Seventeen minutes is a small sliver of time for most people. In those few moments, most people could take a shower, prepare a meal, or watch half a sitcom. But for 82,000 kids in Pennsylvania, 17 minutes is no ordinary or laughing matter, it is pain that can last a lifetime.
That’s because a violent act of crime occurs once every 17 minutes in the state’s lowest academically achieving schools. These acts include physical and sexual assaults, robberies, weapons possessions and terroristic threats – as well as more pedestrian criminal incidents such as vandalism and trespassing. From 2008-10 alone, some 140 schools, representing the bottom – 5 percent in academic achievement, saw nearly 10,000 of these incidents.
Unsurprisingly, the education of kids trapped in violent schools suffers. About two-thirds cannot read or do math at grade level; in some schools, less than one out of every 10 children possess these basic life skills.
But Pennsylvania lawmakers can help, and in fact, some already have. In October, the state Senate courageously passed a school choice bill that would offer vouchers for some 70,000 low-income students to attend safer public or private schools of their choice.
Throwing these kids a lifeline – saving their lives and their futures – is nothing less than an emergency rescue operation. But you wouldn’t know it from leadership in the House.
Only a few voting days remain in 2011, and a House Republican leader flatly said, "I don’t see vouchers and education reform passing by the end of the year."
Tell that to a tearful and desperate Joy Herbert, mother to 17-year-old Anthony and three other school-age children, who has already been waiting years to give her children some hope. Anthony was an ‘A’ student until he suffered two muggings and had property stolen at West Philadelphia High School, where such violence finally forced him to drop out.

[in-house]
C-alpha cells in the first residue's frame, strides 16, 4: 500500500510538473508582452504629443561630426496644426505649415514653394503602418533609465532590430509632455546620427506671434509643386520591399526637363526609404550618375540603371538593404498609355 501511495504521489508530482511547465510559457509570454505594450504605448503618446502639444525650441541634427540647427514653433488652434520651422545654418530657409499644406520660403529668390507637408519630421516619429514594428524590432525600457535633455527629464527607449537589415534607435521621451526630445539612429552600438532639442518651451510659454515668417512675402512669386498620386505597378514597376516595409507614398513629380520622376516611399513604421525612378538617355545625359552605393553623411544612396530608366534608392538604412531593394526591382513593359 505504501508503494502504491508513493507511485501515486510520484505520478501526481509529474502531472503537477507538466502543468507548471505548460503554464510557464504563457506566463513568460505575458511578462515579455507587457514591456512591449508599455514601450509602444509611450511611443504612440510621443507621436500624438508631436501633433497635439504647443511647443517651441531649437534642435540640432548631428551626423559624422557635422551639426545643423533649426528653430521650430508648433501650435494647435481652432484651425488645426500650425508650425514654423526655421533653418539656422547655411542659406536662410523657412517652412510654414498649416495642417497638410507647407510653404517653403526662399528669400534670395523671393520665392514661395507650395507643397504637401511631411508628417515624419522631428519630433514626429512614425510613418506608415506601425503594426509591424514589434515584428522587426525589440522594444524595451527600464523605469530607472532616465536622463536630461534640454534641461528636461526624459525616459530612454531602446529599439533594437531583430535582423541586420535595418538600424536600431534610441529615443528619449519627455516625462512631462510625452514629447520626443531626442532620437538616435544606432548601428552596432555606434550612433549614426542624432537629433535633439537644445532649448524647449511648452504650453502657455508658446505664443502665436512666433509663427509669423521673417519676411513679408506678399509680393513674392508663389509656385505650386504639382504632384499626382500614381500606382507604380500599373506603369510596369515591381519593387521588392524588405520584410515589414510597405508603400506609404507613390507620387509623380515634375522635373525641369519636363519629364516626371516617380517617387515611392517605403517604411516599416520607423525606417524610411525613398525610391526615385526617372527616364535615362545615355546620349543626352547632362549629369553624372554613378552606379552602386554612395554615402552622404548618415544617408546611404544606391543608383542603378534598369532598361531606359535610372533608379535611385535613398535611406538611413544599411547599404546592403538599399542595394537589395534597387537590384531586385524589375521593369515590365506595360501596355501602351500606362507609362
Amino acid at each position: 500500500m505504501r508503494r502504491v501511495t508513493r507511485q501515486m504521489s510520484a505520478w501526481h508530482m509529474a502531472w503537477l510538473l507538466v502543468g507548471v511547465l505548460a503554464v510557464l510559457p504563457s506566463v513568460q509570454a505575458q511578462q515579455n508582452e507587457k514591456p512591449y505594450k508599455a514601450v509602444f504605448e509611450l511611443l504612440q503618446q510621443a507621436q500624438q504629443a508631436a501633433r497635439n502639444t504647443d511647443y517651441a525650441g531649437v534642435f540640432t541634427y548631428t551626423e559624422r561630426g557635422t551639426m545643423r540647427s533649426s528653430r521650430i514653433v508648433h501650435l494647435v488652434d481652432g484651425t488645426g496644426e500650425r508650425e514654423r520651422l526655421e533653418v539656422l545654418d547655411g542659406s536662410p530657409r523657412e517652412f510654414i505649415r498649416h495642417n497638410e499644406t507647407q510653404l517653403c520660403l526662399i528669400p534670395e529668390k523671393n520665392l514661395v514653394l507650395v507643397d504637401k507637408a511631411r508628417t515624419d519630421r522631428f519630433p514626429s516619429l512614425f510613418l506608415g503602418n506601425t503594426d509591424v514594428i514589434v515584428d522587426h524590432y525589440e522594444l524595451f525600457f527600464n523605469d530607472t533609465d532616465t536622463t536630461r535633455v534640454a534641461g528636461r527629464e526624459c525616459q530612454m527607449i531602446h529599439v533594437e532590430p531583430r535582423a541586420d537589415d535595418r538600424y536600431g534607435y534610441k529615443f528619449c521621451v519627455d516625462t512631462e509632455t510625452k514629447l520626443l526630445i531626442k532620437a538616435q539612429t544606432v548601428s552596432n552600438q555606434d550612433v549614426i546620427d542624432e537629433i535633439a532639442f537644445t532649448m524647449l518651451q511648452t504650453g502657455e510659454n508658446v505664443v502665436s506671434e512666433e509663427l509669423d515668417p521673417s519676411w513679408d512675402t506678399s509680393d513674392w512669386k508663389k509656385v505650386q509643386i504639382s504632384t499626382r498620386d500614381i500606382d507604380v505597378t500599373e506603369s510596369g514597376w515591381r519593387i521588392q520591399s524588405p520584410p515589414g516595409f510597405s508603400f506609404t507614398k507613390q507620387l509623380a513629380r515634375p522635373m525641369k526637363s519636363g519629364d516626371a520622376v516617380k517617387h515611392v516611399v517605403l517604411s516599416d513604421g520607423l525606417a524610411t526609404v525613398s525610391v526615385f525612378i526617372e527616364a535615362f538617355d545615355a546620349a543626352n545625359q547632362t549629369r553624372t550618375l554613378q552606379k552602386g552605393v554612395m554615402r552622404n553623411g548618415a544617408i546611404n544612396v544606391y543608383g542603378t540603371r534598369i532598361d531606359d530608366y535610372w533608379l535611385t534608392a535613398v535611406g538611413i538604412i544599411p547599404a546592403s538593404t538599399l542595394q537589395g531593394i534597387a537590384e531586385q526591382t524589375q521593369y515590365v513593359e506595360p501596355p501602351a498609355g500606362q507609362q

"I’m walking through the hallways and trash cans and barrels are on fire," said
Herbert of his experience in high school. "People were fighting and yelling and there was really no order around." At West Philadelphia, now in its eighth year of corrective action under No Child Left Behind, less than two out of 10 students are proficient in reading and math.
The Herberts cannot afford a private school, and their ZIP code assigns Anthony to West Philadelphia High, period. In essence, they are legislatively locked in. But a voucher would allow Joy to take a portion of existing education dollars devoted to Anthony’s education at West Philadelphia and use them at a better, safer school.
Under the Senate bill, the average full voucher amount is $7,000 for a family of four earning up to $29,000 a year. Families earning above that amount, up to $41,300, are eligible for three-quarters of the voucher total.
For kids like Anthony, supporting vouchers should be a no-brainer. Vouchers give families like his the immediate escape they need from violent, failing schools, with no new spending. Instead, vouchers redirect and use existing taxpayer dollars – and less of them – more efficiently.
Sadly, Anthony and Philadelphia students are not alone in the worst failing
schools. Woodland Hills Junior High School in the Pittsburgh area saw 105 assaults on students in 2009-10, or one for every six students. In York, Hannah Penn Middle School dealt with nine sexual assaults, while Philadelphia’s failing schools witnessed seven rapes and four cases of involuntary sexual intercourse in just two years. Wherever you go in the commonwealth, our failing schools are endangering our children’s lives, literally robbing them of a decent, productive future.
"These children we are pushing aside right now are going to be the ones you ask in 50 years to find your medication when you can’t and they aren’t going to be able to read to find it," Joy said. "Without a school choice voucher program, my family and other families in this area have no hope."
Constantly looking over your shoulder for fear of an assault or robbery is no way for anyone to live, let alone a child. Children trapped in Pennsylvania’s worst violent, failing schools don’t have days to spare for more debate. They’ve barely got the next 17 minutes.
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Matthew J. Brouillette is the president and CEO of the Commonwealth Foundation
(www.commonwealthfoundation.org), Pennsylvania’s free-market think tank.